New Jersey Gov. Chris Christie is employing a similar tactic to that used by Arizona Sen. John McCain during the 2008 presidential election by spending much of his time in New Hampshire, according to a new report.
Christie, a Republican like McCain, has yet to announce his candidacy for president in the 2016 race. But he's been touring the Granite State in recent months, holding town hall meetings with voters, visiting the homes of supporters, and making other campaign-like appearances, according to the National Journal.
Christie's New Hampshire visit earlier this week marked his ninth time in the state. Overall in 2015, he's visited a total of 14 states
as he explores a White House run.
Christie, according to the National Journal story, talked about national security during a 15-minute Chamber of Commerce speech in New Hampshire on Tuesday.
"I will guarantee what they did in D.C. last week is making the U.S. weaker and more vulnerable. And they did it because of politics," Christie said in his straight-talk style, alluding to the expiration of the Patriot Act.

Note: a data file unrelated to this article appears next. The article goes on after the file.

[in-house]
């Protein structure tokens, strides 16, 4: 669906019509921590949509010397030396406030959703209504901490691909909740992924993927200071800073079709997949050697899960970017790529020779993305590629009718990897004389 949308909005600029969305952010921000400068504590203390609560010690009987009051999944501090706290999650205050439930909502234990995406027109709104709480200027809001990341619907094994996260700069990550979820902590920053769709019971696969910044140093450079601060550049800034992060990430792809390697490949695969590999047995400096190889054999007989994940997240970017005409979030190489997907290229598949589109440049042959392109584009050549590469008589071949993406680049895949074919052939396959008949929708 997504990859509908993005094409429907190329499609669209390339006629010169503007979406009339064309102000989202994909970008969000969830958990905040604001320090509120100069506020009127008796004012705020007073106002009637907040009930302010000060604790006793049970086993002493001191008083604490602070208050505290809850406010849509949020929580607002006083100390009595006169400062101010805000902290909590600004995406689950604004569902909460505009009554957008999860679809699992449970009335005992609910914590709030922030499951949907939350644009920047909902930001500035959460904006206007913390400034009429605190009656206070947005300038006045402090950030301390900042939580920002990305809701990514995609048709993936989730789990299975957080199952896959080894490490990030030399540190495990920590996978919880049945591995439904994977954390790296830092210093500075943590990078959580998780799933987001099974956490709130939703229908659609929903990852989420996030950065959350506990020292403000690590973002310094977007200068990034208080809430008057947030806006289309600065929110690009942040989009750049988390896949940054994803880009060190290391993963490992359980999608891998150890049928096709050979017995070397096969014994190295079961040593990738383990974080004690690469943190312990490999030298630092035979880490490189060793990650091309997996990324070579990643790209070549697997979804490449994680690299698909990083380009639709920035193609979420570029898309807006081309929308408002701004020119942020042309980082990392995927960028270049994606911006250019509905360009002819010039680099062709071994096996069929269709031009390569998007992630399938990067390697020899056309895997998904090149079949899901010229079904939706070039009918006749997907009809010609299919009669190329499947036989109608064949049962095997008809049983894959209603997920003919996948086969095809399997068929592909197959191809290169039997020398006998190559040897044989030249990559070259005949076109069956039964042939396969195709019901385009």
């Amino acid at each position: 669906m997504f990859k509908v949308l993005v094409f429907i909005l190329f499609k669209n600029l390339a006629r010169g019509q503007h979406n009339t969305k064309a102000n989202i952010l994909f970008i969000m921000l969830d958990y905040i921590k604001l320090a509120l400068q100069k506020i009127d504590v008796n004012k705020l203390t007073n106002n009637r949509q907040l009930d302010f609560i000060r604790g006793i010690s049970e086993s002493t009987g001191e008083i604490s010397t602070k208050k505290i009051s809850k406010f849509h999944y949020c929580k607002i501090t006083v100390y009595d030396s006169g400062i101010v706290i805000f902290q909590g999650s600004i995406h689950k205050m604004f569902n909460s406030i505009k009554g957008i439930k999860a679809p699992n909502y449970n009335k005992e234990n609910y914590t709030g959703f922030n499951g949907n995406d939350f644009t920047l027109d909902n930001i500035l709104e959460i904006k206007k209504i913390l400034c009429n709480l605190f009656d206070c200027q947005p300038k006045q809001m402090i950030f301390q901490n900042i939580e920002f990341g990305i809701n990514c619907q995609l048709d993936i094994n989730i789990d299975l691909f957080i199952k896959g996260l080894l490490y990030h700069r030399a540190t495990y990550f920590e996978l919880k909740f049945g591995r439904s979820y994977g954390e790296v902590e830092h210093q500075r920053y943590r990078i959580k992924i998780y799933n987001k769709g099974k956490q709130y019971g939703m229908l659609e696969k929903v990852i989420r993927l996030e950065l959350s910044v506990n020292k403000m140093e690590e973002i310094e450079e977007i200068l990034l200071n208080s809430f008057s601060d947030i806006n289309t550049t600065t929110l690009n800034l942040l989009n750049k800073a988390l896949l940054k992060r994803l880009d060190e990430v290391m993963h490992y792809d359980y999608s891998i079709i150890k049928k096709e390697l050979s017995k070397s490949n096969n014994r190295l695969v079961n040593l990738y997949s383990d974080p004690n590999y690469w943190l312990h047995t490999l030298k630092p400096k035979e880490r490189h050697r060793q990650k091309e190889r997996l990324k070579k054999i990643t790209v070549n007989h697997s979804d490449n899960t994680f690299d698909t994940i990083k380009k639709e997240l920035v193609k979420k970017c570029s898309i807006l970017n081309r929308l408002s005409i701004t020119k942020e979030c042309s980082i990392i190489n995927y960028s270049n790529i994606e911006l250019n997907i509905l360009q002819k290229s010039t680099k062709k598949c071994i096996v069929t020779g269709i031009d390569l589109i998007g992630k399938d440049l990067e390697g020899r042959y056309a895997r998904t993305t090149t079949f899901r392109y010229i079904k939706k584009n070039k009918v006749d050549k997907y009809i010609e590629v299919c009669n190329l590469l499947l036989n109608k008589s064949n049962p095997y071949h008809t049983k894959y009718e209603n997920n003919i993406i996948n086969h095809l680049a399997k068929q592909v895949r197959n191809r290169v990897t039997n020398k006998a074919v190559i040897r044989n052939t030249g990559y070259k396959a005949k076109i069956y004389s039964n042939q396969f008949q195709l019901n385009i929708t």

"If you listen to Senator [Rand] Paul and Senator [Mike] Lee and these other guys down in Washington, you'd think I'm listening to the calls of your mother — that operatives at the NSA are listening to your phone calls. We don't [do that]! But yet you're taking this tool away."
Last month, Christie said Paul and Lee were siding with former NSA contractor Edward Snowden on the Patriot Act
. Snowden leaked documents that exposed many of the NSA's spying activities, and he's now living in Russia.
The Journal draws comparisons to McCain's 2008 campaign, during which the Arizona senator spent a lot of time in New Hampshire — the site of the nation's first primary before every presidential election.
And Christie, writes the Journal, sounded like a version of McCain when he spoke Tuesday about increasing military spending.
"Moves by Congress this week, led by members of our own party, to weaken America — to me was a national disgrace. And be assured, as someone who's done this work, America today is weaker and more vulnerable than we were two weeks ago," Christie said.
Christie has attended well over 100 town hall-style events
during his political career, mostly in New Jersey. He has promised to hold more of them as he considers running for president.
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